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Cubs players click their heels to honor Ron Santo on his Hall of Fame day (VIDEO)

David Brown
Big League Stew

Manager Dale Sveum came up with a most thoughtful way to honor Chicago Cubs great Ron Santo on the day of his induction into the Hall of Fame. Cubs players, as they took their positions Sunday afternoon at Busch Stadium, clicked their heels like Santo often would decades ago after a big victory at Wrigley Field:

That's David DeJesus, Starlin Castro, Anthony Rizzo, Alfonso Soriano, Bryan LaHair, Steve Clevenger, Darwin Barney and Luis Valbuena paying tribute to Santo, who died in 2010. (The pitcher and catcher were exempted for some reason.)

Earlier in the day at Cooperstown, N.Y., Santo's wife Vicki Santo gave a moving induction speech on her husband's behalf, and there couldn't have been too many dry eyes within earshot. Ron Santo was a great ballplayer and quite deserving of being in the Hall of Fame, but more than that, he was a hero to those with diabetes. Especially to kids with juvenile diabetes.

Vicki Santo:

View photo

.

(AP)

You'll never know all he did for others, and he did so very much in private. In public, he raised more than $65 million for JDRF. He felt he had been put here for that reason. He felt it was his reason for still being here when the odds were so stacked against him the last decade of his life.

He embraced his gift and his hardship equally believing that one would not have mattered without the other. He believed in his journey and he believed in his cause. His journey has led him here to Cooperstown and his cause is finding a cure.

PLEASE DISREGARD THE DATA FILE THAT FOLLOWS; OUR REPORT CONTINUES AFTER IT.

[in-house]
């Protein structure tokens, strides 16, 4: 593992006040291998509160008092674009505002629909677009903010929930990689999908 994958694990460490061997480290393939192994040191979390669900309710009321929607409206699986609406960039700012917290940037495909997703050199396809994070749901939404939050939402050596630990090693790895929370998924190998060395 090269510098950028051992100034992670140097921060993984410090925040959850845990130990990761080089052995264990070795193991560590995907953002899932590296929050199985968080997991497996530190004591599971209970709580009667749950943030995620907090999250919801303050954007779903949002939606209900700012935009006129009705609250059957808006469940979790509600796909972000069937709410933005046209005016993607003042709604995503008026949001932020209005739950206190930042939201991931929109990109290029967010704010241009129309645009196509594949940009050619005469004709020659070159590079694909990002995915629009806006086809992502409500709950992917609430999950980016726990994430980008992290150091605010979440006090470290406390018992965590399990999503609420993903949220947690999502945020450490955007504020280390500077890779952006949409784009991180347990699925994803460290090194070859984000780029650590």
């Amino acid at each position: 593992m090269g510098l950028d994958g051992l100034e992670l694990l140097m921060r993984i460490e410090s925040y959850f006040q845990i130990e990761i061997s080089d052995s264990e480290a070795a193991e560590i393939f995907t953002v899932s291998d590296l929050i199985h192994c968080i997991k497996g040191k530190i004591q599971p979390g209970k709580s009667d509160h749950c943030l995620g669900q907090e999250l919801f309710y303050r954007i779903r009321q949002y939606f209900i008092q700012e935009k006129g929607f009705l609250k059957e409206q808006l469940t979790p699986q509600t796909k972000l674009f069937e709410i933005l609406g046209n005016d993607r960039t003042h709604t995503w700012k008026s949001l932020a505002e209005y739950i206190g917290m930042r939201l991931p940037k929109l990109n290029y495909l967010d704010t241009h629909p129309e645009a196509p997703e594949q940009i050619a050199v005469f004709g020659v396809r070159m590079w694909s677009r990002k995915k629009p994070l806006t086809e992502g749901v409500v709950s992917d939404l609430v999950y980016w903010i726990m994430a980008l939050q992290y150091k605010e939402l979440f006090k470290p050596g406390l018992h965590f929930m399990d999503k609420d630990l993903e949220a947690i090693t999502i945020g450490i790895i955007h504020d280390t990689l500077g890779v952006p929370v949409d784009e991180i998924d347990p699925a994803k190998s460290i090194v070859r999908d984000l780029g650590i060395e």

It's funny. Not everyone liked it when Santo clicked his heels, it should be noted, even though it was no more showy than a fist pump or a high-five is today. Yet, more than one person has theorized that it's one of the reasons Santo failed for so long to measure up in the Cooperstown popularity contest. Considering that he was playing with diabetes before we really knew how to control it, I wonder if anyone critical of Santo at the time for showboating would have cut him some slack, had they known. It's possible he was kicking up his heels simply because he was happy to be alive.

And, if it's possible, Santo was happy with the speeches delivered by his wife and fellow inductee Barry Larkin on Sunday.

By the way: The players couldn't transform the goodwill of the gesture into a victory, falling 7-0 against the Cardinals, who completed a three-game sweep. Hey, it was still a nice thought.

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